When preparing a business valuation, quantitative data — from tax returns, financial statements, contracts and other sources — is important. But there’s more to a company than numbers. Qualitative factors also contribute to a company’s overall value.

It isn’t always easy, however, to gain insight into qualitative aspects of a business’s operations. Websites and marketing materials can provide only limited insight. So there’s almost no substitute for conducting a one-on-one interview with a company’s owner or management team.

Answering key questions

Depending on why a business valuation is being sought, your valuator will ask a variety of questions during the management interview. Among other things, interviews usually provide answers to the following key questions about a company’s operations and outlook:

Does the company have adequate management depth? A company’s financial direction and corporate policies may be decided by just one individual or by a team of executives. Companies generally benefit from the contributions and varying opinions of multiple people.

Does the continued success of the company depend on any key personnel? Operations that are dependent on one or a few key people risk suffering financial losses or even failure if these individuals die or leave the company. An adequate succession plan, therefore, is essential to any business’s financial future.

Are there plans to grow through acquisitions or capital investments? The answer to this question indicates how management intends to gain further market share. Plans should produce growth without significantly compromising the company’s core business or its liquidity. Valuators may also inquire about any plans management might have to sell the business or discontinue unprofitable segments.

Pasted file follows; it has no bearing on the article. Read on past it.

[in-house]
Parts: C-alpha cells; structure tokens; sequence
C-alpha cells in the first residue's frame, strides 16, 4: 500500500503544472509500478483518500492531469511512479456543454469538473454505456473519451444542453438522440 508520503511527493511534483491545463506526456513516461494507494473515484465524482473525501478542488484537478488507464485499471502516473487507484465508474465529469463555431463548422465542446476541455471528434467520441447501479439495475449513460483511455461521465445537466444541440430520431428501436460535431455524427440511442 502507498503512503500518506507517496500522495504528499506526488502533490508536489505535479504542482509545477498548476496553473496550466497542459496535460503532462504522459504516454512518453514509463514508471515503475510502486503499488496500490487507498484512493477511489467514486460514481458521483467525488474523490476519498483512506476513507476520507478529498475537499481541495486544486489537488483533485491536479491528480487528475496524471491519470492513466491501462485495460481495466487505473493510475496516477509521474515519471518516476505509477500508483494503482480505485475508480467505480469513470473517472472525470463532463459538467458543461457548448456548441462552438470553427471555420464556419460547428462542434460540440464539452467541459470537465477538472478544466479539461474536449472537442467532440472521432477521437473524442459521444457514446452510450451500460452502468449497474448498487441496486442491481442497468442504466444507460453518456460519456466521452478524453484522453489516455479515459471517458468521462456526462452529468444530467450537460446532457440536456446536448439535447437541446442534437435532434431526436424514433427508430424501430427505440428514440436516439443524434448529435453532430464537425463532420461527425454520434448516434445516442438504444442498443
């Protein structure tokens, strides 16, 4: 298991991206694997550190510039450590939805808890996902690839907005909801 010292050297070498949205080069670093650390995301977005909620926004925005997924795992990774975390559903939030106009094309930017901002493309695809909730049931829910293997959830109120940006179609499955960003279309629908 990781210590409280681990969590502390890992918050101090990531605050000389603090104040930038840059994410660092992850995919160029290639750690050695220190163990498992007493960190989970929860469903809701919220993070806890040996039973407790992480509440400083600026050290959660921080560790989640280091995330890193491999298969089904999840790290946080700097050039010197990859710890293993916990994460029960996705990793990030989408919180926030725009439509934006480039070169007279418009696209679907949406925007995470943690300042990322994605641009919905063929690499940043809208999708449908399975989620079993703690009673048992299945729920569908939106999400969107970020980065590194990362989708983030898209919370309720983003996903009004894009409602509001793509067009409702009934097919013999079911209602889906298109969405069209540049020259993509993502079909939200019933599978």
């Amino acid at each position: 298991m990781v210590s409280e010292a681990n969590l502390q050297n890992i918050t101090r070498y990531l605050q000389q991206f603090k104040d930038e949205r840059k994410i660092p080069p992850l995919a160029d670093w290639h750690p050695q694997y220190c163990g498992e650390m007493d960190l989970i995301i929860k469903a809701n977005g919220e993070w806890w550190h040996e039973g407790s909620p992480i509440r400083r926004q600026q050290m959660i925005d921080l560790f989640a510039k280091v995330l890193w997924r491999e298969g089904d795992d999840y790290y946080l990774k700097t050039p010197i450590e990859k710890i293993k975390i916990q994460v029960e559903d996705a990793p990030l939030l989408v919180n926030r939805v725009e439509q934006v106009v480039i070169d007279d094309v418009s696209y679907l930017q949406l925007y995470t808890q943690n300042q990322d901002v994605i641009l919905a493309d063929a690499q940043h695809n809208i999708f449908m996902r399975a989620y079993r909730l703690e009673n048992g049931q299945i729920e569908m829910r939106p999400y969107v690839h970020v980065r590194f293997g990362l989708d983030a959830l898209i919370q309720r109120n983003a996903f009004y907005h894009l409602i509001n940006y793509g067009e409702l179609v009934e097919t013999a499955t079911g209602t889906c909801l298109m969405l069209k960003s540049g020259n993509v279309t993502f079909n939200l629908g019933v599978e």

What are the company’s competitive advantages and disadvantages? This helps valuators identify the company’s value drivers and less-successful products or services. Knowing these advantages and disadvantages, valuators can estimate future financial performance.

Facilitating the meeting

At least in theory, when business owners are obtaining a valuation for, say, succession planning or estate planning purposes, it should be relatively easy to get the owners to schedule interviews with themselves and any other key management. But when a valuation is needed for litigation purposes, scheduling interviews can sometimes be difficult, and participants may not always be accommodating or forthright during the interview. Yet as many attorneys know, performing management interviews is important because it can help enhance a valuator’s credibility in the eyes of a court.

Attorneys can help valuators arrange meetings and ensure cooperation among participants. If necessary, attorneys may need to request depositions or file detailed interrogatories to obtain information from management.

Getting the straight story

Valuators access a variety of resources to learn about the company they’re valuing. But quantitative data can tell only part of the story. To get past the numbers and perform a well-rounded analysis of a company, valuators need to get management’s take, too.

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